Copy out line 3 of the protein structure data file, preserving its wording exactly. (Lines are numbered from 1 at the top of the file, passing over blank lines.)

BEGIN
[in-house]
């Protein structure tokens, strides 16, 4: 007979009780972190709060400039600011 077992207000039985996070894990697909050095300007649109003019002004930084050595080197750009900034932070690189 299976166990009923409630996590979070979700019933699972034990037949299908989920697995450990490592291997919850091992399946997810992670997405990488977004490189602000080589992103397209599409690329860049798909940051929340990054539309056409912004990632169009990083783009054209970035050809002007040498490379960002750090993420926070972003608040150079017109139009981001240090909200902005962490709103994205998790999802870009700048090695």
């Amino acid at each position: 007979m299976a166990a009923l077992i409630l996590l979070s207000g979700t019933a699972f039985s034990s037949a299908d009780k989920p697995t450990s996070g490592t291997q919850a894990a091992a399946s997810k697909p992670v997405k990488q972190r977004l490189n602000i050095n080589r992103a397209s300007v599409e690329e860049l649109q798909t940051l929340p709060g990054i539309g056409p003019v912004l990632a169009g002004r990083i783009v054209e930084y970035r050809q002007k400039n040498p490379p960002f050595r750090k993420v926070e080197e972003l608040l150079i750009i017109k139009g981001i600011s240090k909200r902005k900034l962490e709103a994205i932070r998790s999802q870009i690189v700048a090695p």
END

């Amino acid at each position: 007979m299976a166990a009923l077992i409630l996590l979070s207000g979700t019933a699972f039985s034990s037949a299908d009780k989920p697995t450990s996070g490592t291997q919850a894990a091992a399946s997810k697909p992670v997405k990488q972190r977004l490189n602000i050095n080589r992103a397209s300007v599409e690329e860049l649109q798909t940051l929340p709060g990054i539309g056409p003019v912004l990632a169009g002004r990083i783009v054209e930084y970035r050809q002007k400039n040498p490379p960002f050595r750090k993420v926070e080197e972003l608040l150079i750009i017109k139009g981001i600011s240090k909200r902005k900034l962490e709103a994205i932070r998790s999802q870009i690189v700048a090695p």